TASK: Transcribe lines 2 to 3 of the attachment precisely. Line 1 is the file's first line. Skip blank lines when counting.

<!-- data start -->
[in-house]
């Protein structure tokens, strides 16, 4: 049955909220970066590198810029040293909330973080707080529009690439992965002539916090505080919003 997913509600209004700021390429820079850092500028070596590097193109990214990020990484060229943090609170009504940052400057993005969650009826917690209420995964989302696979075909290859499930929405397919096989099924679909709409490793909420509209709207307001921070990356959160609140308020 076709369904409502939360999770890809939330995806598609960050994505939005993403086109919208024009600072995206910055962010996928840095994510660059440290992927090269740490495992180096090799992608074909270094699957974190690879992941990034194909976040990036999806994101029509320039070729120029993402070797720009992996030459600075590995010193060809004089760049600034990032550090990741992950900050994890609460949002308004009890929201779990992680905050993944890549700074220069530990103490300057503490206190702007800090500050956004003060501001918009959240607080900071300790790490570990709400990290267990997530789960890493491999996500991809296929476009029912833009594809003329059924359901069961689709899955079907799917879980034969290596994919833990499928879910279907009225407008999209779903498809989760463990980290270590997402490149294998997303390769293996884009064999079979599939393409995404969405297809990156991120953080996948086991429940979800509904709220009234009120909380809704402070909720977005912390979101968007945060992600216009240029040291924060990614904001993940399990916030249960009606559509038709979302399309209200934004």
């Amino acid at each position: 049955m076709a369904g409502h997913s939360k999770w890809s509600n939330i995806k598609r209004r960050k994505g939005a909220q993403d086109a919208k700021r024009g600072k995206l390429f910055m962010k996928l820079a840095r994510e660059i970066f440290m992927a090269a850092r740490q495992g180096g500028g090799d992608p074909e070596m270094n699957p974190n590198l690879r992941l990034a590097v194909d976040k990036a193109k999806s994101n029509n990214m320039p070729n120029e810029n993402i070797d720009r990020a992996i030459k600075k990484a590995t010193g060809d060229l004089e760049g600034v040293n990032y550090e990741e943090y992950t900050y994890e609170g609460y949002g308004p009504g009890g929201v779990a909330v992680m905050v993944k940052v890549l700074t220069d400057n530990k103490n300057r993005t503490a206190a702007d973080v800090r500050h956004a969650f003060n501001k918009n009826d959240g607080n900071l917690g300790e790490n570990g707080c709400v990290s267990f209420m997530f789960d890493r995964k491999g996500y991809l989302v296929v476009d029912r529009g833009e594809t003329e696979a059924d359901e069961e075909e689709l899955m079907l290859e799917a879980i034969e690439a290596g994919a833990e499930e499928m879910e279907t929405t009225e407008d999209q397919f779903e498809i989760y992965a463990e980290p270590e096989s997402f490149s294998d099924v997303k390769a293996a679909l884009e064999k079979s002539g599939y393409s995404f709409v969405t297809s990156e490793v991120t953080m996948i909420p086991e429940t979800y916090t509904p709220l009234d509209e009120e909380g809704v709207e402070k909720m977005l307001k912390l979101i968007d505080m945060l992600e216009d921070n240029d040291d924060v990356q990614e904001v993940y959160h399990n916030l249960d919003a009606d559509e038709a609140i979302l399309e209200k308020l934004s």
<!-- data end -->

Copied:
């Protein structure tokens, strides 16, 4: 049955909220970066590198810029040293909330973080707080529009690439992965002539916090505080919003 997913509600209004700021390429820079850092500028070596590097193109990214990020990484060229943090609170009504940052400057993005969650009826917690209420995964989302696979075909290859499930929405397919096989099924679909709409490793909420509209709207307001921070990356959160609140308020 076709369904409502939360999770890809939330995806598609960050994505939005993403086109919208024009600072995206910055962010996928840095994510660059440290992927090269740490495992180096090799992608074909270094699957974190690879992941990034194909976040990036999806994101029509320039070729120029993402070797720009992996030459600075590995010193060809004089760049600034990032550090990741992950900050994890609460949002308004009890929201779990992680905050993944890549700074220069530990103490300057503490206190702007800090500050956004003060501001918009959240607080900071300790790490570990709400990290267990997530789960890493491999996500991809296929476009029912833009594809003329059924359901069961689709899955079907799917879980034969290596994919833990499928879910279907009225407008999209779903498809989760463990980290270590997402490149294998997303390769293996884009064999079979599939393409995404969405297809990156991120953080996948086991429940979800509904709220009234009120909380809704402070909720977005912390979101968007945060992600216009240029040291924060990614904001993940399990916030249960009606559509038709979302399309209200934004």
């Amino acid at each position: 049955m076709a369904g409502h997913s939360k999770w890809s509600n939330i995806k598609r209004r960050k994505g939005a909220q993403d086109a919208k700021r024009g600072k995206l390429f910055m962010k996928l820079a840095r994510e660059i970066f440290m992927a090269a850092r740490q495992g180096g500028g090799d992608p074909e070596m270094n699957p974190n590198l690879r992941l990034a590097v194909d976040k990036a193109k999806s994101n029509n990214m320039p070729n120029e810029n993402i070797d720009r990020a992996i030459k600075k990484a590995t010193g060809d060229l004089e760049g600034v040293n990032y550090e990741e943090y992950t900050y994890e609170g609460y949002g308004p009504g009890g929201v779990a909330v992680m905050v993944k940052v890549l700074t220069d400057n530990k103490n300057r993005t503490a206190a702007d973080v800090r500050h956004a969650f003060n501001k918009n009826d959240g607080n900071l917690g300790e790490n570990g707080c709400v990290s267990f209420m997530f789960d890493r995964k491999g996500y991809l989302v296929v476009d029912r529009g833009e594809t003329e696979a059924d359901e069961e075909e689709l899955m079907l290859e799917a879980i034969e690439a290596g994919a833990e499930e499928m879910e279907t929405t009225e407008d999209q397919f779903e498809i989760y992965a463990e980290p270590e096989s997402f490149s294998d099924v997303k390769a293996a679909l884009e064999k079979s002539g599939y393409s995404f709409v969405t297809s990156e490793v991120t953080m996948i909420p086991e429940t979800y916090t509904p709220l009234d509209e009120e909380g809704v709207e402070k909720m977005l307001k912390l979101i968007d505080m945060l992600e216009d921070n240029d040291d924060v990356q990614e904001v993940y959160h399990n916030l249960d919003a009606d559509e038709a609140i979302l399309e209200k308020l934004s």